Environmental Science


Environmental Science (Environment & Humanity):

DANTES Final Exam Outline  

Each topic will be covered in class. 


Ecological Concepts (29% - 31%)


  • Ecosystems: Natural systems consisting of all living and non-living things.

  • Role of organisms: Producers, consumers, and decomposers.

  • Biodiversity and stability: The total richness of biological variation.

  • Energy flow: The flow of energy through a food chain.

  • Trophic levels: The feeding position in a food chain such as primary producers, herbivore, primary carnivore, etc.

  • Food chains and food webs: Food chains are a sequence of organisms that feed upon another in a sequence (BCBD) and Food webs are the interconnected sets of many food chains (BCBD).

  • Biogeochemical cycling: The changes that a particular element goes through as it passes back and forth through the various earth systems, particularly between living and non-living matter.

  • Biomes and productivity: Large community of plants and animals that occupy a distinct region defined by its climate and dominant vegetation.

  • Population biology: Study of populations of organisms.

  • Evolution: Process in which species of organisms undergo change over a long period of time through genetic variation and natural selection.

  • Succession in freshwater and terrestrial communities: A series of biological communities replace each other over time in a predictable fashion.


Habitat Destruction (24% - 26%)


  • Human population dynamics: Human population growth is growing at about 1.5% annually, 89 million people per year.

  • Global climate and weather: While weather can change in just a few hours, climate is the average weather in a given place and changes in climate occur over longer time frames.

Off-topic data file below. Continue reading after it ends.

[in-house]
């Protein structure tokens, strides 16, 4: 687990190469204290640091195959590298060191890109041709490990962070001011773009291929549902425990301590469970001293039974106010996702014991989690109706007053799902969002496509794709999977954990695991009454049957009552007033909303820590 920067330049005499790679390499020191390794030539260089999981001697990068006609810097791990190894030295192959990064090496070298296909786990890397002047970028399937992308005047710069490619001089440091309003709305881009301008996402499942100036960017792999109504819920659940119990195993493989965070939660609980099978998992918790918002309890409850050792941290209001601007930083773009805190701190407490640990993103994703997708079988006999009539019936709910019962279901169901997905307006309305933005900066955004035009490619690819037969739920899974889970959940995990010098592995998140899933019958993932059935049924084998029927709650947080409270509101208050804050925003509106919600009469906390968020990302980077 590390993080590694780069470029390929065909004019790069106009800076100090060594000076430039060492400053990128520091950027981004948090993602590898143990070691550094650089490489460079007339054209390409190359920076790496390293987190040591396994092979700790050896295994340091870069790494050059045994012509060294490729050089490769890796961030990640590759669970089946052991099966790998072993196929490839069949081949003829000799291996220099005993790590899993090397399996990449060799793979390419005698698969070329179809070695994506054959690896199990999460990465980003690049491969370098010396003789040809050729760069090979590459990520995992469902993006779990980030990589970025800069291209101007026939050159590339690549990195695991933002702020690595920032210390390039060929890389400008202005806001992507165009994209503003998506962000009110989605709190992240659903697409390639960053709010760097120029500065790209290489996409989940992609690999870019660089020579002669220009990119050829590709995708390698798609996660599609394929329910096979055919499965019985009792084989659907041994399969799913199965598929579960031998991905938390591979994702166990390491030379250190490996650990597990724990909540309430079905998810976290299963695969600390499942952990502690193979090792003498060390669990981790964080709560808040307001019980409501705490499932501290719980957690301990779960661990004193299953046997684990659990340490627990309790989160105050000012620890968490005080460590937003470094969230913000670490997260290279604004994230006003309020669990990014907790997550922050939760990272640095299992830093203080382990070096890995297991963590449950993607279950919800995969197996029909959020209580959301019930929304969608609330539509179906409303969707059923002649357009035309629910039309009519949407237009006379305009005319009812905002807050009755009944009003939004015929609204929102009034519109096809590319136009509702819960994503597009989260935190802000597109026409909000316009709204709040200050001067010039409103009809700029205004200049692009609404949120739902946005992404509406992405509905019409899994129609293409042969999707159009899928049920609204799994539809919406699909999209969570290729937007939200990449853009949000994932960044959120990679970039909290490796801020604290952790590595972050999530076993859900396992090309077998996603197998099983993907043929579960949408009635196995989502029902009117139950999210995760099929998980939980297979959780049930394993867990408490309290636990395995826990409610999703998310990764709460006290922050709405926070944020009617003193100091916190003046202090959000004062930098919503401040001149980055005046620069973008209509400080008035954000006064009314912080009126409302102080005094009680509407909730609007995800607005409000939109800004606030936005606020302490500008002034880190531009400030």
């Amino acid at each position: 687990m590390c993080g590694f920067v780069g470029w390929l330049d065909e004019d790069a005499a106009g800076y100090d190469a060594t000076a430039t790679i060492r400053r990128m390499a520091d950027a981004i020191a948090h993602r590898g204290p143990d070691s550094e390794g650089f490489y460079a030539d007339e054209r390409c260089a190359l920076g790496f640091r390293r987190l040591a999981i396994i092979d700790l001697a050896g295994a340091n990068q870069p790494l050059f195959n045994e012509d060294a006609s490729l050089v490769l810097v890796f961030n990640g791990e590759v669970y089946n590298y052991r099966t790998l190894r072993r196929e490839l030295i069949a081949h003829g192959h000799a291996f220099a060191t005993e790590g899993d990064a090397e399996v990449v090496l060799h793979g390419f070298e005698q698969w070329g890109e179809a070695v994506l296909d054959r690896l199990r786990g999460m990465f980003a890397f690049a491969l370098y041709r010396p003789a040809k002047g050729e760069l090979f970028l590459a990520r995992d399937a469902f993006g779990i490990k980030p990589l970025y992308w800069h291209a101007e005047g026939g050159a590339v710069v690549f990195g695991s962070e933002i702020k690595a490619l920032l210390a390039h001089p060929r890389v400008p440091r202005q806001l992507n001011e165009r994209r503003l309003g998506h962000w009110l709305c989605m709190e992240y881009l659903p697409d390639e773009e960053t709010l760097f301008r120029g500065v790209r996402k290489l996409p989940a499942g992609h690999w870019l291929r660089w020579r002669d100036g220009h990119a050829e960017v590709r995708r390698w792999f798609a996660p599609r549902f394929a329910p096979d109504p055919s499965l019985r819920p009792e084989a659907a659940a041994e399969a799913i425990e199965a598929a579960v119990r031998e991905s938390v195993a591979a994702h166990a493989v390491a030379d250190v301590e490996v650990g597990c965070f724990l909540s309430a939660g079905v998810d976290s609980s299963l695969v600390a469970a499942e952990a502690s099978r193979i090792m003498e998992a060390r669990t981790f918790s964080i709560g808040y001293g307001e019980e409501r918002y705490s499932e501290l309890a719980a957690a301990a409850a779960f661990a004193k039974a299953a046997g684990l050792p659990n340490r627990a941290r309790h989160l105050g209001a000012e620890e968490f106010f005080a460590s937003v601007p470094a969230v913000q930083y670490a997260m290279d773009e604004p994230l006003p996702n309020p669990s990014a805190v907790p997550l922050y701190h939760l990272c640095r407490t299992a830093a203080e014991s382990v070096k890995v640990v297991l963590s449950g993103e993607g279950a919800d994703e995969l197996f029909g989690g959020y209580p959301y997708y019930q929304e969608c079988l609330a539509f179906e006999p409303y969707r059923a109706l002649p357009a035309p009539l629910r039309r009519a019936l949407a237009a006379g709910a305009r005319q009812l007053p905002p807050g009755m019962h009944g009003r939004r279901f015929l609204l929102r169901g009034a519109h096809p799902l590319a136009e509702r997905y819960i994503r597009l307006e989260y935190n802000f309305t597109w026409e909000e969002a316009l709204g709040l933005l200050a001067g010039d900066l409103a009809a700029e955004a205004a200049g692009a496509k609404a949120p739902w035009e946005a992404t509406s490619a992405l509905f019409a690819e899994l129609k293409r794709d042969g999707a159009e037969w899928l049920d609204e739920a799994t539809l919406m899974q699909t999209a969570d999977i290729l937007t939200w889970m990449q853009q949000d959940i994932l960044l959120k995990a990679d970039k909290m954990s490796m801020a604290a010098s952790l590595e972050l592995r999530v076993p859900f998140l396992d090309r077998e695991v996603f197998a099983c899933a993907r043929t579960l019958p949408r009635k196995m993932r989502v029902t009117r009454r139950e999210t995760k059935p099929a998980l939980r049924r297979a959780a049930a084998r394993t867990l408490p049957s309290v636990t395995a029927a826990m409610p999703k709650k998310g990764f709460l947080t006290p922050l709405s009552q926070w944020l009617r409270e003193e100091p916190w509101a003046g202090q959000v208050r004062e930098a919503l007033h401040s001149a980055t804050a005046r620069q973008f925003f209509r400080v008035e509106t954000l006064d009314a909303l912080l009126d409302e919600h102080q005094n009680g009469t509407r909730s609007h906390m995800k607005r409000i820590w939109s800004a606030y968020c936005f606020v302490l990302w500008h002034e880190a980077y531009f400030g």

• Ozone layer: A poisonous blue form of oxygen that occurs naturally in large concentrations in the stratosphere.

  • Pollution-physical, chemical, and biological aspects: Anything that corrupts, degrades, or makes something less valuable or desirable can be considered pollution.

  • Agricultural, technological and industrial advances: We saw a massive and rapid increase in agricultural productivity and vast improvements in farm technology between the 18th century and the end of the 19th century.

  • Industrial development of emerging nations: In recent decades, a few countries in Latin America, Asia, and Africa have experienced substantial industrial growth, fueled by exporting to bigger economies.

  • Habitat destruction: An example is the loss of biodiversity through the clearing of tropical forests.

  • Desertification: The transformation of land once suitable for agriculture into desert.

  • Eutrophication: The process of heightened biological productivity in a body of water.


Environment Management and Conservation (24% - 26%)


  • Renewable and nonrenewable resources: Renewable energy is an energy source that can be easily replenished.

  • Agricultural practices: Determine the level of food production, and to a great extent, the state of the global environment.

  • Pesticides and pest control: A substance or mix of substances used to prevent or destroy pests such as insects, mice, unwanted plants and/or other animals.

  • Soil conservation and land use practices: There’s a growing need to prevent and control soil erosion and soil contamination to maintain soil fertility.

  • Air pollution control: Air pollution control can be split into two categories: the control of particulate emission and the control of gaseous emissions.

  • Water quality and supply: Parameters for drinking water quality typically fall under two categories: chemical/physical and microbiological.

  • Wastewater treatment: The process of removing contaminants from wastewater and household sewage.

  • Solid and hazardous waste: Contain properties that make it dangerous or potentially harmful to human health or the environment.

  • Recycling and resources recovery: Recycling turns wastes into valuable products.

  • Environmental risk assessment: Analyzing and evaluating the possibility of adverse ecological effects caused by environmental pollutants.


Social Processes and the Environment (19% - 21%)


  • Environmental laws, policies, and ethics: Created to protect the environment and natural resources affected, impacted, or endangered by human activities.

  • Planning and decision making: Based on quantified data based on the environment’s vulnerability, status of conservation, and its ability to recover.

  • International policy conflicts and agreements: Attention began to increase in regard to global environmental problems during the Cold War era particularly after 1972.

  • Differing cultural and societal values: Environmental policy is sometimes driven by cultural norms, which may be seen as negative or positive depending on the point of view.